IDEAS home Printed from
MyIDEAS: Login to save this paper or follow this series

International Risk-Sharing and the Exchange Rate: Re-evaluating the Case for Flexible Exchange Rates

  • Devereux, Michael B

A classic argument for flexible exchange rates is that the exchange rate plays a ‘shock-absorber' role in an open economy hit by country specific shocks. This Paper presents a sharp counterexample to this argument within a very simple open economy model. Countries are subject to unpredictable shocks to world demand for their goods. Efficient adjustment is prevented, both by sticky nominal wages and by the absence of a market for hedging consumption risk across countries. A flexible exchange rate policy, by stabilizing domestic prices, fully stabilizes output and replicates the flexible wage outcome, acting perfectly as a ‘shock absorber’. Despite this, a policy that fixes the exchange rate may be welfare superior, even though fixed exchange rates cause GDP to fluctuate away from the flexible wage outcome. Moreover, an optimal monetary rule in this environment would always dampen exchange rate movements, and may even be a fixed exchange rate.

If you experience problems downloading a file, check if you have the proper application to view it first. In case of further problems read the IDEAS help page. Note that these files are not on the IDEAS site. Please be patient as the files may be large.

File URL:
Download Restriction: CEPR Discussion Papers are free to download for our researchers, subscribers and members. If you fall into one of these categories but have trouble downloading our papers, please contact us at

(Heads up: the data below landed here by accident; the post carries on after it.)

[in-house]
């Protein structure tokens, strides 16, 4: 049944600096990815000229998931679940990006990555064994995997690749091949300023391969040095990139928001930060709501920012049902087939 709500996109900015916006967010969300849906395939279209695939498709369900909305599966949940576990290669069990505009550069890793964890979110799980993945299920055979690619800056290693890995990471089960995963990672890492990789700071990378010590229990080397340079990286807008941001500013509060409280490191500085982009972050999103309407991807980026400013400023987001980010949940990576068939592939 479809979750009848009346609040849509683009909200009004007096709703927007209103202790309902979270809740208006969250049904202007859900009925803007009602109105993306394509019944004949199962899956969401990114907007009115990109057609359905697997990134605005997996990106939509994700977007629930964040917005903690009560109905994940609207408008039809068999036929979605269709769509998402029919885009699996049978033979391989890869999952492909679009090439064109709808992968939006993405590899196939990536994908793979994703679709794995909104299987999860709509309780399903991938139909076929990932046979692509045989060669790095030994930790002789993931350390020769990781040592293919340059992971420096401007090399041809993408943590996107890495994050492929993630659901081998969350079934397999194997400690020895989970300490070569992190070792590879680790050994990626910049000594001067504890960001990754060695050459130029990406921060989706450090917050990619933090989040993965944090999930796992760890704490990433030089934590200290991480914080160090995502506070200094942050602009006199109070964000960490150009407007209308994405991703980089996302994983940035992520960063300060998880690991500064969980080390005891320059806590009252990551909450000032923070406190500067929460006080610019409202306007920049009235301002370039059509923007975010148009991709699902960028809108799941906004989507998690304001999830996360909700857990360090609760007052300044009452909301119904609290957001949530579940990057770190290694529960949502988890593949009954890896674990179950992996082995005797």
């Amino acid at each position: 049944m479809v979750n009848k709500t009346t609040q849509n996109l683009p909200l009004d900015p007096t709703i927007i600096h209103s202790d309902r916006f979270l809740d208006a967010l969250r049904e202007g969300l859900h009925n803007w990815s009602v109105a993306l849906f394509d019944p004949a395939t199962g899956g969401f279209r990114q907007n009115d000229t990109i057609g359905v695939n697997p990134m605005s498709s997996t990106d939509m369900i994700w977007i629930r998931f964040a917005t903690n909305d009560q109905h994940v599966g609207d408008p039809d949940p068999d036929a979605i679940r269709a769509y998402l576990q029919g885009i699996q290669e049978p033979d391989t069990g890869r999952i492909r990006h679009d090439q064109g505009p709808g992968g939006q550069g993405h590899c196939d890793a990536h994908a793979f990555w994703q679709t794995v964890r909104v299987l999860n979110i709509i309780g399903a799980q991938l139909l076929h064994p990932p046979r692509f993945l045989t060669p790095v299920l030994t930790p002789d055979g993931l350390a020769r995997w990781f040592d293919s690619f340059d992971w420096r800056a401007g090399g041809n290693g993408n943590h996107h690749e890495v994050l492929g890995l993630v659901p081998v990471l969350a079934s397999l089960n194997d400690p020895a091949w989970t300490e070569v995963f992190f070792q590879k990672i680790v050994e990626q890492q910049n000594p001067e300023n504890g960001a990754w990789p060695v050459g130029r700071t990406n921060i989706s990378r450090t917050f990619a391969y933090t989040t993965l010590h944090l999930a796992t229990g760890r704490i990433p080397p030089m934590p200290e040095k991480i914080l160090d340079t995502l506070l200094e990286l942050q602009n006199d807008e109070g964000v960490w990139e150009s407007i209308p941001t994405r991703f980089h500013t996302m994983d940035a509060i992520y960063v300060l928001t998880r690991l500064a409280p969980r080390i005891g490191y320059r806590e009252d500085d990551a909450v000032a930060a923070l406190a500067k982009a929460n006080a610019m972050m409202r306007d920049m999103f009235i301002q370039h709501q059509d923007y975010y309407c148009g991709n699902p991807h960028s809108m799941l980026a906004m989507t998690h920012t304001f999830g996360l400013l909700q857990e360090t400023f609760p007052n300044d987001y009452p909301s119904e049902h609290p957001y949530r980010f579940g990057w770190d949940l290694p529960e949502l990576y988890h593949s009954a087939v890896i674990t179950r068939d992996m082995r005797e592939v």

As the access to this document is restricted, you may want to look for a different version under "Related research" (further below) or search for a different version of it.

Paper provided by C.E.P.R. Discussion Papers in its series CEPR Discussion Papers with number 2900.

in new window

Date of creation: Jul 2001
Date of revision:
Handle: RePEc:cpr:ceprdp:2900
Contact details of provider: Postal: Centre for Economic Policy Research, 77 Bastwick Street, London EC1V 3PZ.
Phone: 44 - 20 - 7183 8801
Fax: 44 - 20 - 7183 8820

Order Information: Email:

References listed on IDEAS
Please report citation or reference errors to , or , if you are the registered author of the cited work, log in to your RePEc Author Service profile, click on "citations" and make appropriate adjustments.:

as in new window
  1. Corsetti, Giancarlo & Pesenti, Paolo, 2005. "International dimensions of optimal monetary policy," Journal of Monetary Economics, Elsevier, vol. 52(2), pages 281-305, March.
  2. Charles Engel, 1995. "Accounting for U.S. Real Exchange Rate Changes," NBER Working Papers 5394, National Bureau of Economic Research, Inc.
  3. Maurice Obstfeld and Kenneth Rogoff., 1995. "Exchange Rate Dynamics Redux," Center for International and Development Economics Research (CIDER) Working Papers C95-048, University of California at Berkeley.
  4. Tommaso Monacelli, 2000. "Relinquishing Monetary Policy Independence," Boston College Working Papers in Economics 483, Boston College Department of Economics.
  5. Giancarlo Corsetti & Paolo Pesenti, 1997. "Welfare and Macroeconomic Interdependence," NBER Working Papers 6307, National Bureau of Economic Research, Inc.
  6. Michael B. Devereux & Charles Engel, 2003. "Monetary Policy in the Open Economy Revisited: Price Setting and Exchange-Rate Flexibility," Review of Economic Studies, Oxford University Press, vol. 70(4), pages 765-783.
  7. Eric Parrado & Andres Velasco, 2002. "Optimal Interest Rate Policy in a Small Open Economy," NBER Working Papers 8721, National Bureau of Economic Research, Inc.
  8. Woodford Michael, 2002. "Inflation Stabilization and Welfare," The B.E. Journal of Macroeconomics, De Gruyter, vol. 2(1), pages 1-53, February.